My goal when I started The Vinyl Jungle (a name derived from a J. Geils Band album) was 500 posts. I honestly didn’t know if I would be able to be that dedicated, but I wanted to try. Way back then, I decided that for my 500th post, I wanted to listen to something extra special – a classic above classics.
A classic above the classics. That is how I think of “Houses of the Holy”. I take more pleasure listening to this album than possibly any other – even albums by Pink Floyd (hands down, my all-time favorite band).
If I were prohibited to own only one Led Zeppelin album, “Houses of the Holy” would hands down, be my choice. “Physical Graffiti” would come close, but in the end, “Houses of the Holy” would take the prize, at least in my book (or my blog). Ironically, the title track didn’t make the cut here. The song “Houses of the Holy” would instead find its place on “Physical Graffiti”.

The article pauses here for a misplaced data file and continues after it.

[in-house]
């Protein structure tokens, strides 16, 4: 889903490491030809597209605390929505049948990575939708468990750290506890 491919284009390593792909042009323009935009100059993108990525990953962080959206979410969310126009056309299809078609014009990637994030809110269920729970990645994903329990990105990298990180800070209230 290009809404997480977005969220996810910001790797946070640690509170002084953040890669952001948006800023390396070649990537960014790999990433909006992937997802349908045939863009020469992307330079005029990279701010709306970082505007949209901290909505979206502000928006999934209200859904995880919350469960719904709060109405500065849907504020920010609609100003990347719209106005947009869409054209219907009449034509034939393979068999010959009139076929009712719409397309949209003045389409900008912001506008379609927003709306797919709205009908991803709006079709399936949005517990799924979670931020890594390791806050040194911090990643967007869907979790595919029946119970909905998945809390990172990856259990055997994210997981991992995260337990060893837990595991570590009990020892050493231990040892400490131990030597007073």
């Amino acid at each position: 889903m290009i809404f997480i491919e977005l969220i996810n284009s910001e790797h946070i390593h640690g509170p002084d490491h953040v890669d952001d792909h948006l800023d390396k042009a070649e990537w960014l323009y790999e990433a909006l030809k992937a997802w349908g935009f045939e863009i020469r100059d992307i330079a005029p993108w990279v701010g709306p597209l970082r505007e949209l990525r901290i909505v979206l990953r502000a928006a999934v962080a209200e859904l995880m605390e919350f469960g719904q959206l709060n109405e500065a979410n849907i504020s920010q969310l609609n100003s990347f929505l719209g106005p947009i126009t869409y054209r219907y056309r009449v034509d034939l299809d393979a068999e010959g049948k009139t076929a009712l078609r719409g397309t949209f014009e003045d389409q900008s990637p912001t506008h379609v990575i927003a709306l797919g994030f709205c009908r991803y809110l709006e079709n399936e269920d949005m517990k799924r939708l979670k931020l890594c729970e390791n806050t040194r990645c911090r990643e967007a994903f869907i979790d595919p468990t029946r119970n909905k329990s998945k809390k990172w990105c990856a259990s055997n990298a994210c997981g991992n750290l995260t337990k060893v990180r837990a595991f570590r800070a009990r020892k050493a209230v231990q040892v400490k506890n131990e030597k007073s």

I think what I like most about “Houses of the Holy” is the branching out Zeppelin did, paying respect and honor to other musical artists and styles. They didn’t try to imitate, instead emulating Bob Marley and reggae music with “D’yer Mak’er” and the funk of James Brown with “The Crunge”; all the while keeping the whole album not only unabashedly Led Zeppelin, but Zeppelin at their best.
It was my goal when I started this blog to do 500 of my albums. Well, as they say, mission accomplished. But I’m not stopping here. Quite honestly, at this point, I don’t know where I’ll stop. I guess now, when I get tired of listening.
…It could be a while.
I know this much is true…
Of the bands from the UK’s new romantic musical movement, Spandau Ballet recorded the most romantic sounding song…so long as you don’t listen to the lyrics. “True” is actually a very sad song about loss and loneliness.
With its clean production with influences of soul, jazz, and R&B, “True” was Spandau Ballet’s most successful album. The title track was also their biggest hit single. Spandau Ballet, more especially this album, embodied what Britain’s new romantic era was all about. They had the look and set the standard musically for other bands to follow.
It only took Golden Earring 12 years and 9 albums to have a hit record in the United States.